Michael Blais knows how hard it is to live off of minimum wage. That was his starting rate when he worked at IKEA in Coquitlam, and even though he eventually made roughly $14 per hour, he still couldn’t make ends meet.
“The only way was to live really close to work to minimize costs for transportation and food,” Blais said. “You can either work two jobs and buy everything out, or you can work one job and try to be close and reduce your commute time and (have) no meals out.”
That strategy is what drew him to Coquitlam, but after he and his family were demovicted from their low-cost apartment rental, they landed in Burnaby’s Metrotown neighbourhood and are facing yet another demoviction.
Then ACORN, an anti-poverty organization, came door-knocking in the neighbourhood, and Blais said he had a two-hour conversation about poverty, realizing he wasn’t alone.
“These issues are affecting thousands of people, and they are just suffering in silence,” he said.
Blais is now an active member of ACORN and spent last Thursday afternoon at the Metrotown SkyTrain station, collecting petition signatures for the Fight for $15 campaign, a push to raise B.C.’s minimum wage to $15.
ACORN joined union members from CUPE Local 23 (representing Burnaby city staff), the B.C. Government and Service Employees’ Union, Unifor and Move UP.
Burnaby city Coun. Anne Kang also showed up for the signing blitz. Kang said the City of Burnaby has not taken a position on the issue, but she was endorsing the campaign as a provincial NDP candidate.
“I really think people can stand behind this campaign. The amount of inflation – everything has gone up but the minimum wage.”
The blitz was timed with the provincial government’s Sept. 15 increase to the minimum wage from $10.45, the lowest in the country, to $10.85 – a 40 cent increase. A fulltime minimum wage worker would earn $1,627 per month before taxes.
B.C. Federation of Labour President Irene Lanzinger said the government is not doing enough.
“Alberta has a plan for a $15 minimum wage by 2018. They have an economy that is really struggling because of low oil prices. Our government likes to brag about the economy we have now, but that wealth is not being shared with the 480,000 people who work for less than $15 an hour, essentially poverty wages,” she said, addressing reporters.
Burnaby MLA Raj Chouhan also canvassed the crowd, trying to get people to sign. He too said the 40 cent increase was not enough but it was a good start.
“The first eight years of this government’s term, they didn’t even increase the minimum wage at all,” he said. “People working in low level wages, they are not able to sustain their lifestyle, they are not even able to help their family, forget about their lifestyle.”
But not everyone is embracing the idea.
Burnaby resident Mark von Schellwitz is vice-president for Western Canada with Restaurants Canada and he has concerns about increasing labour costs in a competitive sector that traditionally has thin profit margins.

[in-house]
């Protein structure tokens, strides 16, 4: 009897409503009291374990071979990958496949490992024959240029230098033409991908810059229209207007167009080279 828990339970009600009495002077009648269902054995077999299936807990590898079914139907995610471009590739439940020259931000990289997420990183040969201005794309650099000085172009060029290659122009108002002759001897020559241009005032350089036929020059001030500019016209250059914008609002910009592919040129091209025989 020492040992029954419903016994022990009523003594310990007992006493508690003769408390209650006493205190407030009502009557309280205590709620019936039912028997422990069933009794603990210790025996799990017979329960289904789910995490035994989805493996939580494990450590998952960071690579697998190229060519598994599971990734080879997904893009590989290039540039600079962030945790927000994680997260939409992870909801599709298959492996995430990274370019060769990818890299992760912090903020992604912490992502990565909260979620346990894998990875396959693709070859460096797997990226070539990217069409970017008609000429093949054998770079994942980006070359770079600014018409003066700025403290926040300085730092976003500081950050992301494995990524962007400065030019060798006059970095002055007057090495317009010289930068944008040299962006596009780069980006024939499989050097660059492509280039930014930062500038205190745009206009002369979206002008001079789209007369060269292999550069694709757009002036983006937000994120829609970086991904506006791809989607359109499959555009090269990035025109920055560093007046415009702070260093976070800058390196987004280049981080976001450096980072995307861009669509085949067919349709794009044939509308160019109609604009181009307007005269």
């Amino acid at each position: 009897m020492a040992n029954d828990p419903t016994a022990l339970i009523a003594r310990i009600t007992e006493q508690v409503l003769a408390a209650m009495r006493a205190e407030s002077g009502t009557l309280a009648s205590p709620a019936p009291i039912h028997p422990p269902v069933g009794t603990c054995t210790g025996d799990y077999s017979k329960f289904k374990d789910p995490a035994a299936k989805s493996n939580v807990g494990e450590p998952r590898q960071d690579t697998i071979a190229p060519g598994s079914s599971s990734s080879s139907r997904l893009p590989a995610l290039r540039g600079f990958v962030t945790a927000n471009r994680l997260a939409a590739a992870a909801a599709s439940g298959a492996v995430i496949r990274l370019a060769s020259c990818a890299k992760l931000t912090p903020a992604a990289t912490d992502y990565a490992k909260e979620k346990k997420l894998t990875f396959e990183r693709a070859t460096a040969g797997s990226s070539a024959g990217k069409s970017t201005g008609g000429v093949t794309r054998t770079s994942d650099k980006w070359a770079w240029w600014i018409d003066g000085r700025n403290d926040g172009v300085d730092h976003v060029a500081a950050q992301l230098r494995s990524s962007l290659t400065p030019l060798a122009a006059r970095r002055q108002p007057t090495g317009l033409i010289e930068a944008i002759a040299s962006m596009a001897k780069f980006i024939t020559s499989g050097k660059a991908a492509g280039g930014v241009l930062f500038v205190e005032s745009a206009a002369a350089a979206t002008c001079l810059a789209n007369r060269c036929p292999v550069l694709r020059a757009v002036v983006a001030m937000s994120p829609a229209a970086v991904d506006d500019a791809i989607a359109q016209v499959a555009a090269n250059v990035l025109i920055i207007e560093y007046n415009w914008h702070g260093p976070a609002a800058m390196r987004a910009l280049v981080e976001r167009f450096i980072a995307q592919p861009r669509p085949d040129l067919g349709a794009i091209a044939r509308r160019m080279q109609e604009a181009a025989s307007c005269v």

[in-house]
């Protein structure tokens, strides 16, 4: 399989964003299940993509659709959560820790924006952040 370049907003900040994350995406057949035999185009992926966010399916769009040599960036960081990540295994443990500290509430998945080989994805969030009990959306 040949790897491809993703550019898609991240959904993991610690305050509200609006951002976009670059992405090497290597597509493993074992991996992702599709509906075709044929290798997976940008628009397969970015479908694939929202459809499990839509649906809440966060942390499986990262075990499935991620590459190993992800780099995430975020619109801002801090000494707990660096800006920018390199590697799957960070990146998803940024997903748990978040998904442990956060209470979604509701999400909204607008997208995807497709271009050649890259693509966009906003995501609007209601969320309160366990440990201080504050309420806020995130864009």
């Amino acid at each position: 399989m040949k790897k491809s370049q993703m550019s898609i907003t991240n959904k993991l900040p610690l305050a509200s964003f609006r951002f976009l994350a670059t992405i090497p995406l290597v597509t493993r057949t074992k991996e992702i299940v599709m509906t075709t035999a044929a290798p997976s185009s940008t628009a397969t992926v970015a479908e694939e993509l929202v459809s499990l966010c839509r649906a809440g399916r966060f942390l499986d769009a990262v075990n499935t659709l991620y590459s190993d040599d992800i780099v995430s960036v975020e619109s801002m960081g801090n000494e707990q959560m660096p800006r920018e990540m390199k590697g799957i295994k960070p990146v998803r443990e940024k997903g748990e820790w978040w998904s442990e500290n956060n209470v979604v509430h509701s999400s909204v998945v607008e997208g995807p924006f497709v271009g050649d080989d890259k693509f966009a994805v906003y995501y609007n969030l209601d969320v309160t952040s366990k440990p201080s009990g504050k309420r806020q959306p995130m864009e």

“If you really want to see how the impact of this is and moving what I would say is too much too fast at the wrong time, just look what’s happening in Alberta right now. You’ve got a government there that’s moving to $15 an hour, they’ve eliminated a liquor server differential that will happen on Oct. 1, and they’re also doing that in the middle of a recession,” he said. “As a result of last year’s increase alone, our industry has shed 5,000 jobs in Alberta. When costs are going up and your revenues are going down and you have such a significant increase in the minimum wage, … that just ratchets up your entire wage scale, and at the end of the day for those this is meant to help get hurt the most.”
The 5,000 lost jobs von Schellwitz was referring to were the result of a number of factors, but members of his association cited wages as the main reason. The Alberta government increased the minimum wage from $10.20 per hour to $11.20 on Oct. 1 in 2015.
“It’s not just tied to the wage increase, it’s a combination of a number of things, but the wage increase, if you survey our members was by far the number 1 reason why they had to eliminate jobs,” he said.
“The minimum wage for someone who loses their job is zero.”
Von Schellwitz said raising the minimum wage sounds great in theory but it has to be done in the context of economic reality.
“What we would advocate for - instead of this arbitrary $15 an hour minimum wage, which the union movement is trumpeting all over North America - what should be happening here is your entry level wages should be tied to objective economic indicators, like average weekly wages, the consumer price index, because that’s what employers use to give all their employees pay raises, and we want our employees to keep up with the costs of living,” he said.
Even so, campaigners collected roughly 1,000 signatures in both Burnaby and Surrey on Thursday. That brings the total number of signatures to 47,150. The B.C. Federation of Labour’s plan is to partner with an MLA to present the petition in the legislature before spring. In the meantime, members will keep collecting signatures at transit hubs and sports and community events.
New Westminster resident Ashley Altun stopped to sign the petition. She works at Burnaby’s Charlford House, a recovery home for women, where she makes minimum wage. She also works two other jobs, and she’s studying addictions counselling.
“I’m totally down with this cause,” she said. “There are women coming out of recovery, (minimum wage) would be so overwhelming.”